Z Produx Inc v. Make-Up Art Cosmetics Inc, No. 2:2013cv00734 - Document 46 (C.D. Cal. 2013)

Court Description: ORDER GRANTING DEFENDANTS MOTION FOR SUMMARY JUDGMENT 35 by Judge Dean D. Pregerson. (lc). Modified on 11/5/2013. (lc).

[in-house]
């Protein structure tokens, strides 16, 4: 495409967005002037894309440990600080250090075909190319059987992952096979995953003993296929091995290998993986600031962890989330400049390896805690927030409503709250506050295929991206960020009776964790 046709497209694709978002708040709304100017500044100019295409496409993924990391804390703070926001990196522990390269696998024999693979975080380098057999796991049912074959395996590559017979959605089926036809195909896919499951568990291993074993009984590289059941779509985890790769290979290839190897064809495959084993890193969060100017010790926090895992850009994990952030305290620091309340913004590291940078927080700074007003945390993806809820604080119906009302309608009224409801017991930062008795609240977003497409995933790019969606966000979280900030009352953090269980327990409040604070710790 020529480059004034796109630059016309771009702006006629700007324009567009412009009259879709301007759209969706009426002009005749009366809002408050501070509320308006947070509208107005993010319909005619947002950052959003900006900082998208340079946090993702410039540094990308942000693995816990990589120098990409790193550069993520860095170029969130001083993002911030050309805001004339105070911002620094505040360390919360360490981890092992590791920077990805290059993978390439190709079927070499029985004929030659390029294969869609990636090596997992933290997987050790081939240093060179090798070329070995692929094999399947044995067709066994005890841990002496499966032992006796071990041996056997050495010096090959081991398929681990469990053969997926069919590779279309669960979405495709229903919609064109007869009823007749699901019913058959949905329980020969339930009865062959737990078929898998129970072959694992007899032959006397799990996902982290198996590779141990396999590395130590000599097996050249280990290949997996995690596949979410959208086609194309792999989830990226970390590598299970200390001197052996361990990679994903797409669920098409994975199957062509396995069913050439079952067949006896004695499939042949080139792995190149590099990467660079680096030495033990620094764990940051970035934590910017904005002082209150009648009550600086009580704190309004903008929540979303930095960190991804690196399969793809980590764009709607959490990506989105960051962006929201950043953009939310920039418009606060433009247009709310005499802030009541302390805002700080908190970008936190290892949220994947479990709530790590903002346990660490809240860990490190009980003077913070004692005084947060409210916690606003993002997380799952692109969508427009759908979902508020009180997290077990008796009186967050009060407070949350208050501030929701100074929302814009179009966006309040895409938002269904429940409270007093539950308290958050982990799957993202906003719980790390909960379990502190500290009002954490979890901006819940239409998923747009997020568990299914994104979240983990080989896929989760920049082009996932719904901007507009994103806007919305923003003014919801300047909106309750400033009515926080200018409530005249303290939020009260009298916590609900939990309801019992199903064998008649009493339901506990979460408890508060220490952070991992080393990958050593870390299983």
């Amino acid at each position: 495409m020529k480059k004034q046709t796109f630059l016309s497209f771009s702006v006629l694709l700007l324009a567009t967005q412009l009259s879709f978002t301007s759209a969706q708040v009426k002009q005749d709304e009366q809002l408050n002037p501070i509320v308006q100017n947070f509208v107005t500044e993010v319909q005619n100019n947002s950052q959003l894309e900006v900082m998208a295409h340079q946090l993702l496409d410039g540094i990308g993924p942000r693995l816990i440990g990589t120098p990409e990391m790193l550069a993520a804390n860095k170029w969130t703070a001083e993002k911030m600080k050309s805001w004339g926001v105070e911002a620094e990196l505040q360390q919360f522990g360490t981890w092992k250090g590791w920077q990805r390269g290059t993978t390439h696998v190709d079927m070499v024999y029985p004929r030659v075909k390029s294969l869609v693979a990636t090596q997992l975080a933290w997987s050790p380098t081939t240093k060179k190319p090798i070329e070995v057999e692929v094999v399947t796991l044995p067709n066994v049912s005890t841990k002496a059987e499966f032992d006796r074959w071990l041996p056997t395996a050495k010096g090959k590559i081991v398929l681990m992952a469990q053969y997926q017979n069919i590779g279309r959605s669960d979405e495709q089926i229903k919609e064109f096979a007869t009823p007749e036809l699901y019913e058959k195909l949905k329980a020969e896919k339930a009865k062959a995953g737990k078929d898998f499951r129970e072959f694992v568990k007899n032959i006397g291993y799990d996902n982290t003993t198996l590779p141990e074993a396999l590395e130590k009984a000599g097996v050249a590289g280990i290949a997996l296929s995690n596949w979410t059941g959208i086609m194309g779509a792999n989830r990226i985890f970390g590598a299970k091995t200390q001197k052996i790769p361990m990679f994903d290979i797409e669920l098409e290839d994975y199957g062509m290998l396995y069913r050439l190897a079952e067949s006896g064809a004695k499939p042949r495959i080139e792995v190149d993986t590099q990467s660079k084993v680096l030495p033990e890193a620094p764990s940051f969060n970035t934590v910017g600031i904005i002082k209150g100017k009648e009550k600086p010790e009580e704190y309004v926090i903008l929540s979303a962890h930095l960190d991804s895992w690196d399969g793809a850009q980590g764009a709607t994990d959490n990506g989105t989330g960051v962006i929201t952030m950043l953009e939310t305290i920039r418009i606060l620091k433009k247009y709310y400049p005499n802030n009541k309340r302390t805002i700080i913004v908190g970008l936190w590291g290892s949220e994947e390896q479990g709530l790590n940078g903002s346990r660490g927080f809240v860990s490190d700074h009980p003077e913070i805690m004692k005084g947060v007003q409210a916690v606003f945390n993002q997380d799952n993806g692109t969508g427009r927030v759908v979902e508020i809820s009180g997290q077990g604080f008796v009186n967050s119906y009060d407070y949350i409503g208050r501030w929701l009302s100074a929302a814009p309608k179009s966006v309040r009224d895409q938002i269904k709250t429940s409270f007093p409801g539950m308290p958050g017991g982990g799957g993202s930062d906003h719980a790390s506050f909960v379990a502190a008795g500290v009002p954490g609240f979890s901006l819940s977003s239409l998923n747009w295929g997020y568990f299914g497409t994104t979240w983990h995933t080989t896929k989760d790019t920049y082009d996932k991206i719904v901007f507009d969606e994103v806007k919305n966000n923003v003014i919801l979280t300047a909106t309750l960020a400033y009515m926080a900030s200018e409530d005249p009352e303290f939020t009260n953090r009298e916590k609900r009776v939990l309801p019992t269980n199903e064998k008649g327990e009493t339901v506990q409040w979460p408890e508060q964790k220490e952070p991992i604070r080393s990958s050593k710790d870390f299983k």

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Z Produx Inc v. Make-Up Art Cosmetics Inc Doc. 46 1 2 O 3 4 5 NO JS-6 6 7 8 UNITED STATES DISTRICT COURT 9 CENTRAL DISTRICT OF CALIFORNIA 10 11 Z PRODUX, INC., 12 Plaintiff, 13 14 v. MAKE-UP ART COSMETICS, INC., 15 16 Defendant. ___________________________ ) ) ) ) ) ) ) ) ) ) ) Case No. CV 13-00734 DDP (RZx) ORDER GRANTING DEFENDANT’S MOTION FOR SUMMARY JUDGMENT [DKT No. 35] 17 18 Before the court is Make-Up Art Cosmetic, Inc.’s (“MAC”) The motion is fully briefed.1 19 Motion for Summary Judgment. 20 considered the parties’ submissions and heard oral argument, the 21 court now adopts the follow order. Having 22 23 24 I. Background Z Produx, Inc. (“Z Produx”) and MAC are competitors in the 25 arena of cosmetics accessories. This case centers on MAC’s alleged 26 infringement of a design patent held by Z Produx for a makeup 27 palette. 28 1 The court allowed Z Produx, Inc. to file a surreply. Dockets.Justia.com 1 Zena Shteysel, the president of Z Produx, is the named 2 inventor of U.S. Patent No. 642,743 (“the ‘743 patent”), a design 3 patent for a cosmetics holder. (See Declaration of Thomas Mahlum in 4 Support of Motion, Ex. A.) Shteysel applied for the design patent 5 on April 14, 2010 and it was issued August 2, 2011. (Id.) Shteysel 6 subsequently assigned the patent to Z Produx on May 17, 2012. (Id., 7 Ex. B.) The patent includes a single claim for “[t]he ornamental 8 design for the cosmetic holder, as shown and described.” (Id., Ex. 9 A at 6.) The patent includes 14 figures depicting, from various 10 perspectives, a cosmetic holder with a clear top and an empty base. 11 (Id. at 6-12) As discussed further below, the design depicted has a 12 “book-like” appearance, with a flat spine and sides that extend 13 slightly beyond the middle part of the device. (Id.) It has a 14 relatively wide rim framing the window to the compartment. (Id.) 15 Z Produx markets the “Z Palette,” a cosmetics palette that 16 resembles the ‘743 design patent and includes the text “Pat. 17 D642,743" on the bottom of the device. (See Id., Ex. 10, 73; Ex. 18 Z.) The products sold by Z Produx consist only of the Z Palette and 19 two types of related accessories (metal pans and metal stickers). 20 (Id., Ex. C (Deposition of Zena Shteysel at 8:17-10:23).) 21 On April 14, 2010, the same day on which Shteysel applied for 22 the design patent, Shteysel also applied for a utility patent for a 23 cosmetics holder. (Id., Ex. K. at 180, Patent Application No. 12- 24 760029.) The application claimed, among other things, a cosmetics 25 holder including a metal base made of magnetized metal, a recess 26 for receiving metal makeup containers, and a top frame “defin[ing] 27 a window for viewing the makeup containers that are supported on 28 the magnetic base, when the cover assembly is closed.” (Id. at 2 1 188.) Each of the application’s five claims were rejected by the 2 U.S. Patent and Trademark Office as anticipated by existing 3 patents. (Id. at 222-226.) The claim asserting a framed window for 4 viewing makeup containers while the cover assembly is closed was 5 rejected as obvious in view of the Liden patent, U.S. Patent No. 6 D597256, which has been assigned to Defendant MAC. (Id. at 224; MSJ 7 at 8.) 8 9 MAC markets, among other products, a cosmetic palette called the MAC Pro Palette Large/Single (“MAC Palette”). (Complaint, DKT. 10 No. 1 ¶ 11.) Like the Z Palette, the MAC Palette consists of an 11 empty base container with clear window top. (See Mahlum Decl. Ex. 12 AA.) However, as discussed below, unlike the Z Palette, the MAC 13 Palette has edges that are flush with one another, a triangle- 14 shaped hinge, and a relatively narrow rim framing the window. (See 15 Id., Exs. M, N, and AA.) 16 17 Z Produx alleges that MAC’s sale of the MAC Palette infringes its ‘743 design patent in violation of 35 U.S.C. § 27l(a). 18 19 II. Legal Standard 20 Summary judgment is appropriate where the pleadings, 21 depositions, answers to interrogatories, and admissions on file, 22 together with the affidavits, if any, show “that there is no 23 genuine dispute as to any material fact and the movant is entitled 24 to judgment as a matter of law.” Fed. R. Civ. P. 56(a). A party 25 seeking summary judgment bears the initial burden of informing the 26 court of the basis for its motion and of identifying those portions 27 of the pleadings and discovery responses that demonstrate the 28 absence of a genuine issue of material fact. See Celotex Corp. v. 3 1 Catrett, 477 U.S. 317, 323 (1986). All reasonable inferences from 2 the evidence must be drawn in favor of the nonmoving party. See 3 Anderson v. Liberty Lobby, Inc., 477 U.S. 242, 242 (1986). If the 4 moving party does not bear the burden of proof at trial, it is 5 entitled to summary judgment if it can demonstrate that “there is 6 an absence of evidence to support the nonmoving party's case.” 7 Celotex, 477 U.S. at 323. 8 9 Once the moving party meets its burden, the burden shifts to the nonmoving party opposing the motion, who must “set forth 10 specific facts showing that there is a genuine issue for trial.” 11 Anderson, 477 U.S. at 256. Summary judgment is warranted if a party 12 “fails to make a showing sufficient to establish the existence of 13 an element essential to that party's case, and on which that party 14 will bear the burden of proof at trial.” Celotex, 477 U.S. at 322. 15 A genuine issue exists if “the evidence is such that a reasonable 16 jury could return a verdict for the nonmoving party,” and material 17 facts are those “that might affect the outcome of the suit under 18 the governing law.” Anderson, 477 U.S. at 248. There is no genuine 19 issue of fact “[w]here the record taken as a whole could not lead a 20 rational trier of fact to find for the nonmoving party.” Matsushita 21 Elec. Indus. Co. v. Zenith Radio Corp., 475 U.S. 574, 587 (1986). 22 It is not the court's task “to scour the record in search of a 23 genuine issue of triable fact.” Keenan v. Allan, 91 F.3d 1275, 1278 24 (9th Cir.1996). Counsel has an obligation to lay out their support 25 clearly. Carmen v. San Francisco Sch. Dist., 237 F.3d 1026, 1031 26 (9th Cir.2001). The court “need not examine the entire file for 27 evidence establishing a genuine issue of fact, where the evidence 28 4 1 is not set forth in the opposition papers with adequate references 2 so that it could conveniently be found.” Id. 3 4 III. Discussion and Analysis 5 A. Validity of Patent 6 “A patent is presumed to be valid, and this presumption can 7 only be overcome by clear and convincing evidence to the contrary.” 8 Bristol-Myers Squibb Co. v. Ben Venue Labs., Inc., 246 F.3d 1368, 9 1374 (Fed. Cir. 2001) (citations omitted). One basis on which a 10 patent may be proved invalid is evidence that the invention was “in 11 public use” more than one year prior to the date of filing an 12 application. 35 U.S.C. 102(b)(2010). Prior public use may serve to 13 invalidate a design patent. In re Mann, 861 F.2d 1581, 1581-82 14 (Fed. Cir. 1988). 15 MAC argues that the ‘743 patent is invalid because the Z 16 Palette design was in public use more than a year before the ‘743 17 patent application was filed. (MSJ at 24.) 18 ‘743 design was depicted in a photograph of the Z Palette that was 19 included in a trademark application filed by Z Produx on February 20 12, 2009, more than a year before Shteysel filed an application for 21 the ‘743 design patent on April 14, 2010. (Id.; Mahlum Decl., Ex 22 A.) MAC alleges that the photograph was posted on the United States 23 Patent and Trademark Office website on February 12, 2009 and was 24 made available to the public upon request in print form. (MSJ at 25 24, citing Mahlum Decl., Ex G.) MAC asserts that these alleged 26 facts demonstrate that the patent is invalid. 27 28 MAC alleges that the Having considered the evidence before it, the court finds that there is no basis for finding the ‘743 patent invalid. Even 5 1 assuming the photograph was publicly available on the date MAC 2 asserts, a contention Z Produx disputes, (Z Produx’s Surreply at 1- 3 3), the disclosure was not sufficient to anticipate and thereby 4 invalidate the ‘743 patent. 5 For a prior art disclosure to be anticipatory, it must be 6 “‘enabling’ - i.e., it must be sufficient to permit a person having 7 ordinary skill in the art to practice the invention.” SmithKline 8 Beecham Corp. v. Apotex Corp., 403 F.3d 1331, 1342 (Fed. Cir. 9 2005). “Pictures and drawings may be sufficiently enabling to put 10 the public in the possession of the article pictured. Therefore, 11 such an enabling picture may be used to reject claims to the 12 article. However, the picture must show all the claimed structural 13 features and how they are put together.’ U.S. Patent and Trademark 14 Office, Manual of Patent Examining Procedure, 15 Jockmus v. Leviton, 28 F.2d 812 (2d Cir. 1928)). 16 § 2102.04 (citing The Z Produx trademark application included one picture of the 17 Z Palette photographed from above. (See Mahlum Decl., Ex G.) The 18 device’s sides, edges, and contours are not visible. (Id.) The 19 photograph does not reveal numerous elements of the design which 20 were later reflected in the figures included in the ‘743 design 21 patent. Indeed, with the exception of the width of the palette’s 22 rims, none of the elements included in the construction of the ‘743 23 patent proposed by MAC are apparent in the photograph. (See Reply 24 at 3, citing MSJ, Ex. A; Mahlum Decl., Ex. Y.) These elements 25 include a “lip” extending past the edged of the cosmetic holder and 26 the flat spine along the back of the case. (Id.) (MAC’s proposed 27 construction is discussed further in the following subsection.) 28 Because the photograph does not contain sufficient detail to 6 1 constitute invalidating prior art for the ‘743 design patent, the 2 court must reject MAC’s contention that the patent is invalid. 3 B. Patent Infringement 4 i. Claim Construction 5 To determine whether a design patent is infringed, the court 6 must first construe the claim to the design, where appropriate, and 7 then compare it to the design of the accused device. OddzOn 8 Products, Inc. v. Just Toys, Inc., 122 F.3d 1396, 1404-05 (Fed. 9 Cir. 1997) (citing 10 Elmer v. ICC Fabricating, Inc., 67 F.3d 1571, 1577 (Fed. Cir. 1995)). 11 “A design patent protects only the novel, ornamental features 12 of the patented design,” not its functional elements. Id; see also 13 Lee v. Dayton-Hudson Corp., 838 F.2d 1186, 1188-91 (Fed. Cir. 1988) 14 (“[I]t is the non-functional, design aspects that are pertinent to 15 determinations of infringements. ... A device that copies the 16 utilitarian or functional features of a patented design is not an 17 infringement. ... [While] infringement can be found for designs 18 that are not identical to the patented design, such designs must be 19 equivalent in their ornamental, not functional, aspects.”); L.A. 20 Gear, Inc. v. Thom McAn Shoe Co., 988 F.2d 1117, 1123 21 (Fed.Cir.1993) (“The elements of the design may indeed serve a 22 utilitarian purpose, but it is the ornamental aspect that is the 23 basis of the design patent.”) Where a design is found to include 24 both functional and ornamental features, the court must “factor[] 25 out” the functional aspects of the design for the purposes of claim 26 construction. Richardson v. Stanley Works, Inc., 597 F.3d 1288, 27 1293 (Fed. Cir. 2010). 28 7 1 Critical to the instant case is whether two aspects of the 2 palette depicted in the ‘743 patent--the clear top and empty 3 compartment--are ornamental and therefore protected or, instead, 4 functional and therefore unprotected. (See MJS at 20-24; Opp. at 8- 5 11.) As discussed further below, it is these elements that are the 6 subject of Z Produx’s infringement action. A design is deemed to be 7 functional “when the appearance of the claimed design is dictated 8 by the use or purpose of the article.” L.A. Gear, 988 F.2d at 1117 9 (internal citation and question marks omitted). 10 MAC asserts that the clear top and empty base are analogous to 11 design elements found functional in OddzOn. There, the Federal 12 Circuit construed a design patent covering a foam football with a 13 tail and fin structure. 122 F.3d at 1405. The court found that the 14 tail and fin structure was functional rather than ornamental, and 15 therefore unprotected, because those features served the purpose of 16 enabling the football to be thrown further than a traditional foam 17 football. Id. MAC argues that, like the tail and fin structure, the 18 clear top and empty compartment depicted in the ‘743 patent are 19 designed to serve specific purposes, namely allowing a user to see 20 the contents of her palette without opening it and to customize the 21 palette’s contents. (MSJ at 23.) The court agrees that the analogy 22 to OddzOn is apt. 23 Z Produx argues that the clear top and empty compartment are 24 not dictated by design on the grounds that MAC “had plenty of 25 options when it came to alternative designs.” (Opp. at 9.) It 26 argues that the palette merely “serves the purpose of holding 27 cosmetics” and points to various other cosmetic palettes that also 28 8 1 hold cosmetics but do not include the same clear window and empty 2 base features. (Id. at 9-10.) 3 Z Produx’s argument is unavailing because it mistakenly 4 assumes that it is the functionality of the device as a whole, 5 rather than the functionality of the elements at issue, that 6 matters for the construction of a design patent. Indeed, in the 7 course of finding that the tail and fin structure on the foam 8 football in OddzOn were functional, the Federal Circuit 9 specifically rejected the approach Z Produx now asks the court to 10 adopt: 11 OddzOn argues that the shape of a football with an arrow-like 12 tail is an ornamental feature because “it is not required for 13 a tossing ball.” While OddzOn correctly states that there are 14 many ways of designing “tossing balls,” it is undisputed that 15 the ball in question is specifically designed to be thrown 16 like a football, yet travel farther than a traditional foam 17 football. It is the football shape combined with fins on a 18 tail that give the design these functional qualities. The tail 19 and fins on OddzOn's design add stability in the same manner 20 as do the tail and fins found on darts or rockets. They are no 21 less functional simply because “tossing balls” can be designed 22 without them. 23 122 F.3d 1406. The court went on to explain that the functional 24 characteristics limit the scope of the protected subject matter. 25 Id. The reasoning in OddzOn is controlling for the instant case. 26 Just as a tail and fins are not necessary to design a “tossing 27 ball,” a clear cover and empty base are not necessary to design a 28 cosmetics pallette. Yet in both cases the additional elements bring 9 1 added functionality to the product, rendering them functional, 2 rather than ornamental, features. Indeed, Z Produx has itself emphasized the functionality of 3 4 the features at issue. In explaining why consumers like the Z 5 Palette, Shteysel pointed to the functionality of the clear cover 6 and empty base, stating: “[Customers] like the window and that you 7 can see through it. 8 want so you can fit any size product, any brand, all in one 9 palette, interchangeable.” (Deposition of Zena Shteysel in Support They like that you can customize it anyway you 10 of Opposition at 94.)2 (See also Shteysel Dep. at 103, 105, 109, 11 110.) 12 Moreover, the clear cover and empty base appear to be 13 essential for the functionality that these elements offer. As MAC 14 points out, there appears to be no other way to enable a user to 15 view the contents of her palette without opening it but to make the 16 cover see-through or to enable the customization of the palette’s 17 contents without leaving the compartment empty. (Reply at 10.) 18 These considerations support a finding that the clear top and empty 19 base are “dictated by the use or purpose of the article,” 988 F.2d 20 at 1117, and are therefore functional rather than ornamental. 21 22 2 23 24 25 26 27 28 The court gives little weight to subsequent assertions, made by Ms. Shteysel in a declaration without assertions of factual support, that the clear cover and empty compartment serve aesthetic functions of making the palette look “more visually appealing” and “uncluttered.” (DKT No. 38, Ex. 12, at ¶¶ 9-10. “A conclusory, self-serving affidavit, lacking detailed facts and any supporting evidence, is insufficient to create a genuine issue of material fact.” Fed. Trade Comm'n v. Publ'g Clearing House, Inc., 104 F.3d 1168, 1171 (9th Cir. 1997) (citing Fed. Trade Comm'n v. Publ'g Clearing House, Inc., 104 F.3d 1168, 1171 (9th Cir. 1997)). 10 1 The finding that the clear window and empty base are 2 functional rather than ornamental is further supported by the fact 3 these features appear to be protected by existing utility patents. 4 As discussed above, at the time that Shteysel applied for what 5 became the ‘743 design patent, she filed an unsuccessful 6 application for a utility patent. 7 cosmetic holder with, among other elements, a “frame in order to 8 define a window for viewing the makeup containers.” (Mahlum Decl., 9 Ex. K at 188.) The patent office rejected the window claim as The application claimed a 10 obvious in view of the Liden utility patent (Patent No. D597256), 11 which claimed a top frame with “a window for viewing the makeup 12 containers when the cover is in a closed position.” (Id. at 224- 13 25.) As noted, the Liden utility patent, which looks very similar 14 to the ‘743 design patent, has been assigned to MAC. (MSJ at 8.) 15 The patent office likewise rejected the other four claims in 16 Shteysel’s utility patent application, which described a cosmetic 17 holder with a magnetic base with a recess for receiving metal 18 makeup containers, in light of the Jimbo patent (Patent No. 19 5005697). (Id. at 222-24.) The existence of these prior utility 20 patents covering the elements at issue further indicate that the 21 clear top and empty base elements are functional. 22 In sum, the facts in evidence clearly demonstrate that the 23 clear cover and empty base are functional, not ornamental, and thus 24 are not protected under the ‘743 design patent and may not form the 25 basis for an infringement action. Having reached this conclusion, 26 the court must “factor out” the clear window and empty base 27 elements for the purposes of claim construction. See Richardson, 28 597 F.3d at 1293. 11 1 The court next must examine what remaining relevant design 2 features are ornamental and construe the claimed design 3 accordingly. MAC proposes the following construction of the ‘743 4 patent design for the purposes of its motion: 5 The ‘743 claims the ornamental features of a cosmetic holder 6 design that includes a “lip” extending past the edge of the 7 cosmetic holder, with a flat or flushed spine or hinge along 8 the back of the case, and with the overall proportions 9 depicted in its drawings. 10 11 (Reply at 3, citing MSJ, Ex. A; Mahlum Decl., Ex Y.) Z Produx urges the court to refrain from providing any 12 description of the elements of the claimed design. Borrowing 13 language from the ‘743 design patent (which contains no verbal 14 description of the patented design), it asks the court to adopt the 15 construction: “an ornamental design for a cosmetics palette as 16 shown in Figure 1.” 17 Produx relies on Federal Circuit authority cautioning trial courts 18 to avoid excessive reliance on a detailed verbal description of a 19 patent infringement. Id. (citing Egyptian Goddess, Inc. v. Swisa, 20 Inc., 543 F.3d 665, 679 (Fed. Cir. 2008)). However, neither 21 Egyptian Goddess nor any other case of which this court is aware 22 has articulated the position that courts must refrain from any 23 verbal description of the elements whatsoever. Indeed, the Federal 24 Circuit specifically rejected this position in Richardson, raising 25 the question of “how a court could effectively construe design 26 claims, where necessary, in a way other than by describing the 27 features showing the drawings.” 597 F.3d at 1293. 28 (Opp. at 8.) In advancing this position, Z As discussed further below, the court takes the figures 12 1 included in the ‘743 design patent as its touchstones for its 2 infringement analysis. With that in mind, however, the court finds 3 it necessary to provide a brief verbal description of the relevant 4 claimed ornamental elements of the ‘743 design. It further finds, 5 based on its own careful review of the ‘743 patent, that MAC’s 6 proposed characterization of the design is fair and accurate. 7 therefore adopts that description for the purposes of its 8 infringement analysis. It 9 10 11 ii. Infringement Having construed the scope and relevant meaning of the ‘743 12 claim, the court must now compare the claim to the accused design 13 to determine whether there has been any infringement. See Elmer v. 14 ICC Fabricating, 67 F.3d 1571, 1577 (Fed. Cir. 1995). A design 15 patent is infringed if the patented design, or any colorable 16 imitation thereof, is applied without authorization to any article 17 of manufacture for the purposes of sale. 35 U.S.C. § 289; Goodyear 18 Tire & Rubber Co. v. Hercules Tire & Rubber Co., 162 F.3d 1113, 19 1116-17 (Fed. Cir. 1998). To determine if an infringement has 20 occurred, the court applies the “ordinary observer test,” whereby 21 the court must determine “whether an ordinary observer, familiar 22 with the prior art and designs, would be deceived into believing 23 that the accused product is the same as the patented design.” 24 Crocs,598 F.3d 1303. The focus of the analysis is the “overall 25 impression of the claimed ornamental features” rather than “small 26 differences in isolation.” Id. at 1303-04. 27 28 In the present case, the court finds that there is no triable question as to whether the MAC Palette infringes the claimable 13 1 ornamental elements of the ‘743 design. Z Produx has pointed to 2 only two elements of the ‘743 design which it alleges are infringed 3 by the MAC Palette: (1) the clear cover and (2) the empty 4 See, e.g. (Mahlum Decl., Ex. S at Interrog. Resp. No. 10 5 (describing the claimed ornamental features in MAC accused products 6 as “contain[ing] a clear window and also featur[ing] an open empty 7 base design, just like the Z Palette”) and Nos. 3 and 4 (describing 8 ornamental design elements of the ‘743 patent as “a clear window, 9 empty base, and … rectangular and square designs”); Shteysel Decl. 10 (testifying that that MAC Palette “looks like mine, and it has the 11 same features, clear window, empty base”). However, as discussed in 12 the preceding section, because these features are functional, they 13 are not entitled to protection under the ‘743 design patent and 14 must be factored out for the purposes of infringement analysis. 15 Thus, Z Produx has failed to point to any claimable design aspects 16 of ‘743 that are infringed by the MAC Palette. 17 base. Moreover, a comparison of the ‘743 design with the MAC Palette 18 reveals that, once the clear cover and empty base elements are 19 factored out, the designs bear little resemblance. MAC has pointed 20 to several areas which the court agrees bear consideration. 21 First, the MAC Palette has an overall slimmer look than the 22 ‘743 patent and its Z Palette embodiment, owing to the designs’ 23 differing proportions. MAC notes, and Z Produx does not contest, 24 that the window pane in the ‘743 design makes up 67% of the square 25 inches of the lid, with the opaque rim making up the remaining 33%. 26 (Oct. 7, 2013 Mahlum Decl. ¶ 3.) Similarly, the window pane of the 27 Z Palette makes up 61% of the square inches of the lid, with 39% 28 made up by the opaque rim. (Mahlum Decl. ¶ 4.) By contrast, the 14 1 window pane of the MAC Palette makes up a substantially greater 84% 2 of the lid, as compared to 16.2% made up by the rim. (Id. ¶ 5.) The 3 differing proportions make the products clearly distinguishable 4 upon first glance. 5 Second, the ‘743 patent claims a cosmetic holder with a lip 6 that extends beyond the edge of the cosmetic holder, giving the 7 design a book-like appearance. (See id., Ex. A, Figs. 1, 4, 7, 8, 8 11.) The lip is also present in the Z Palette. (See id., Ex. 9.) By 9 contrast, the MAC Palette has edges that are flush. 10 Third, the ‘743 patent claims a design with two seams or 11 ridges along each side, in addition to the one where the case 12 separates, contributing further to the design’s book-like 13 appearance. (See id., Ex. A, Figs. 1, 4, 7, 8, 11.) The MAC 14 Pallete, contrastingly, has no additional seams. 15 Fourth, the ‘743 design has a hinge that is flush with the 16 cosmetic case, resembling the binder of a book. (See id., Ex. A, 17 Figs. 4, 5.) 18 triangular raised hinge. (Mahlum Decl., Ex. M.) 19 By contrast, the MAC Palette has a distinctive Z Produx urges that the court not consider such features as 20 the “individual corners, lips, seams, spine, and attributes” of the 21 products. (Opp. at 12.) Z Produx argues that consideration of such 22 elements is impermissible in light of the Federal Circuit’s 23 abandonment of the “point of novelty” test. (Opp. at 12.) Under 24 this now discarded test, in order to find infringement, after 25 comparing the items through the eyes of an ordinary observer 26 whereby, the court was required to attribute the similarity to 27 novelty that distinguishes the patented device from prior art. See 28 Egyptian Goddess at 543 F.3d at 676-77. However, the court does not 15 1 consider such design elements under the “point of novelty” test, 2 but instead refers to these elements solely in the course of 3 explaining that--once unclaimable features are factored out--an 4 ordinary observer could not confuse the two products. 5 Z Produx has submitted quotations from online discussion 6 forums which it asserts show that consumers are confused by the 7 similarity between the Z Palette and the MAC Palette. (See 8 Opposition at 17-18; Declaration of Robert Katz in Support of 9 Opposition, Exs. 7, 6, 7, 8, 9.) However, leaving aside the 10 question of whether the evidence is admissible, the evidence does 11 not create a triable issue because none of the materials presented 12 tend to show that consumers perceived the MAC Palette as similar to 13 the Z Pallette because of shared ornamental features that are 14 protected by the ‘743 design patent, rather than because of the 15 shared clear cover and empty base, which are not protected by the 16 patent. See OdzzOn at 1406 (“Because the accused products are 17 clearly similar to OddzOn's design in terms of their football shape 18 and their tail and fins, it was incumbent on OddzOn to submit 19 evidence establishing that the ornamental aspects of their 20 football-with-tail-and-fin combination accounted for the similarity 21 perceived by the survey participants.”) 22 In sum, the evidence before the court does not create a 23 triable question as to whether MAC infringed Z Produx’s ‘743 design 24 patent through its sale of the MAC Palette. 25 /// 26 /// 27 /// 28 /// 16 1 2 3 IV. Conclusion For the reasons set forth above, the court GRANTS Defendant Make-up Art Cosmetics, Inc.’s motion for summary judgment. 4 IT IS SO ORDERED. 5 6 Dated: November 5, 2013 DEAN D. PREGERSON United States District Judge 7 8 9 10 11 12 13 14 15 16 17 18 19 20 21 22 23 24 25 26 27 28 17